# How do I get the nearest locations?

#1

Given a table of target locations, how do we identify the target locations nearest to a source location?

``````import pandas as pd

source_longitude = -73.9884995
source_latitude = 40.7703931

target_table = pd.DataFrame([
('Y', -73.8979288830126, 40.8610176767735),
('BS', -73.9891391691363, 40.7332101565336),
('LCL', -73.9863395026542, 40.7491760758241),
('JA', -73.9899024559513, 40.7441782553497),
('PC', -73.9929040802707, 40.7529424605577),
], columns=['Name', 'Longitude', 'Latitude'])
``````

# Sort by Distance

Since our coordinates are in longitude and latitude, we use a geodesic distance metric such as Vincenty Distance.

``````from geopy.distance import vincenty as get_geodesic_distance
# from scipy.spatial.distance import euclidean as get_euclidean_distance

source_lonlat = source_longitude, source_latitude

def get_distance(row):
target_lonlat = row['Longitude'], row['Latitude']
return get_geodesic_distance(target_lonlat, source_lonlat).meters

target_table['Distance'] = target_table.apply(get_distance, axis=1)

# Get the nearest 2 locations
nearest_target_table = target_table.sort_values(['Distance'])[:2]

# Get locations within 1000 meters
filtered_target_table = target_table[target_table['Distance'] < 1000]
``````

If your coordinates are in X and Y, use Euclidean distance instead.

# Use a K-D Tree

When repeatedly querying the same set of locations, a K-D tree is more efficient.

Since our coordinates are in longitude and latitude, we use a K-D tree implementation that supports a geodesic distance metric. Note that `pysal.lib.cg.KDTree` expects (latitude, longitude) coordinate order. The distance calculations will be completely wrong if you try to use the (longitude, latitude) coordinate order.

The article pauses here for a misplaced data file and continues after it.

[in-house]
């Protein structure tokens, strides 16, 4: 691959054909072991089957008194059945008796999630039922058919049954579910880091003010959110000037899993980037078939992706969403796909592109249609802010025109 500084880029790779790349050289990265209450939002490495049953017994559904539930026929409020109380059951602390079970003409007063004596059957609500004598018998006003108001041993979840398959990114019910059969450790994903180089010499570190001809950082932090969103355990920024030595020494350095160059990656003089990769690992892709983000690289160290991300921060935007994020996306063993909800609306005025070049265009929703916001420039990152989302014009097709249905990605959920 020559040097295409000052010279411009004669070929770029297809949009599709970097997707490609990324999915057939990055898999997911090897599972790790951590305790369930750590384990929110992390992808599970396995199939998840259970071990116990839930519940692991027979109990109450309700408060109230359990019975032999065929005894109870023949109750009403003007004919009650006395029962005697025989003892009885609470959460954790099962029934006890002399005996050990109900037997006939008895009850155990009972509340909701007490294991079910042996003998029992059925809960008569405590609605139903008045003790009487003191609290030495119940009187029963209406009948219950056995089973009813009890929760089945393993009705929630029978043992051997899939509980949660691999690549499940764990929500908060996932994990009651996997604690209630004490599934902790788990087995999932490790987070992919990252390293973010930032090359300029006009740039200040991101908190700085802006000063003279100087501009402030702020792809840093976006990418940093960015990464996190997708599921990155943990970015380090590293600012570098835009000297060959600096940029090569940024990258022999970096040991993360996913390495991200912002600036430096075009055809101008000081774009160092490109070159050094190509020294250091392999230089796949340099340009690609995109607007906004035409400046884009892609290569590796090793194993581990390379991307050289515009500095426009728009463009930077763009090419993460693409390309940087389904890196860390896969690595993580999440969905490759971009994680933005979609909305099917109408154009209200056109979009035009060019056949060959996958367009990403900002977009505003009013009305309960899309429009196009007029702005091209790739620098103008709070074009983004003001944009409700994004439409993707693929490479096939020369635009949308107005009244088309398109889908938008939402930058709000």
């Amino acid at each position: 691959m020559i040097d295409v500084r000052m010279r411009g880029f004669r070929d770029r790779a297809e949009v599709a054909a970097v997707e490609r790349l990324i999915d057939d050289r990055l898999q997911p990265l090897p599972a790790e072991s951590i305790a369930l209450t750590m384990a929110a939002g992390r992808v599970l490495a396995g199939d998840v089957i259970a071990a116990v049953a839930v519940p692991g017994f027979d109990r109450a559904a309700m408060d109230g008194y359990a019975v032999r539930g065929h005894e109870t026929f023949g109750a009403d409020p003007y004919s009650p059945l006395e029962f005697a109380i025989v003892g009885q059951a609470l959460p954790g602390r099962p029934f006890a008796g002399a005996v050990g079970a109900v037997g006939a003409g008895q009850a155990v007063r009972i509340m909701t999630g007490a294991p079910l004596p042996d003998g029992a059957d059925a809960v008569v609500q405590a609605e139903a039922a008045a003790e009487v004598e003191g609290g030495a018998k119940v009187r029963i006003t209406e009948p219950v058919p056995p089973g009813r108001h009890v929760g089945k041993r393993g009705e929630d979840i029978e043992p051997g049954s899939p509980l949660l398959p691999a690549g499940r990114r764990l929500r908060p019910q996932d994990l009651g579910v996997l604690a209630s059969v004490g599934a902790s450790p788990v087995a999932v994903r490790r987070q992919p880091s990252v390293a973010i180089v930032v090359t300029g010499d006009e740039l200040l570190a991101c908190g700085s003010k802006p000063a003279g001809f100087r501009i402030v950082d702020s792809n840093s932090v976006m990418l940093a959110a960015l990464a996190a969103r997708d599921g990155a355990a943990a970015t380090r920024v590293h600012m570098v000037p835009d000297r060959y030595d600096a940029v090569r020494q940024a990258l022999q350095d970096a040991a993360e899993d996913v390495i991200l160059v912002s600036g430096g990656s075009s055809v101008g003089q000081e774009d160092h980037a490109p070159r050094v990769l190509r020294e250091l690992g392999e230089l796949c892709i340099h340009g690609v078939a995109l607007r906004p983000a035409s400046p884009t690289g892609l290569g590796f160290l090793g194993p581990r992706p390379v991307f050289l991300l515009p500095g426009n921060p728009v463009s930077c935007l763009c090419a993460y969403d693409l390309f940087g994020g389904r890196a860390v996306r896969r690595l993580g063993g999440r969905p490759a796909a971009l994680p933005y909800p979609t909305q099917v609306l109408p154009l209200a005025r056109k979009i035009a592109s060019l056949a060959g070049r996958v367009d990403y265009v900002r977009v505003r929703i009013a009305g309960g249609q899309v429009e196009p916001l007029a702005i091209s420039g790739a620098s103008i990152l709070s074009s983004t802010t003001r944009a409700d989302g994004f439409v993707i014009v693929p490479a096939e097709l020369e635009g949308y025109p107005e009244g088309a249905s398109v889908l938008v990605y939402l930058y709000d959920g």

``````from pysal.lib.cg import KDTree as GeodesicKDTree, RADIUS_EARTH_KM
# from scipy.spatial.kdtree import KDTree as EuclideanKDTree

# Drop rows that are missing coordinates
target_table.dropna(subset=['Latitude', 'Longitude'], inplace=True)

# Initialize k-d tree
target_latlons = target_table[['Latitude', 'Longitude']].values
target_tree = GeodesicKDTree(

source_latlon = source_latitude, source_longitude

# Get the nearest 2 locations
distances, indices = target_tree.query(source_latlon, k=2)
nearest_target_table = target_table.iloc[indices].copy()
nearest_target_table['Distance'] = distances

# Get locations within 1000 meters
indices = target_tree.query_ball_point(source_latlon, 1000)
filtered_target_table = target_table.iloc[indices].copy()
``````

If your coordinates are in X and Y, you can use a K-D tree implementation that uses the Euclidean distance metric, such as `scipy.spatial.kdtree.KDTree` or `sklearn.neighbors.KDTree`.

#2

If you are getting the following error, it is possible that there are null coordinates in your dataset.

`Troublesome data array`

Be sure to remove null coordinates from your dataset before initializing your k-d tree.

``````# Drop rows that are missing coordinates
target_table.dropna(subset=['Latitude', 'Longitude'], inplace=True)

# Initialize k-d tree
target_latlons = target_table[['Latitude', 'Longitude']].values
target_tree = KDTree(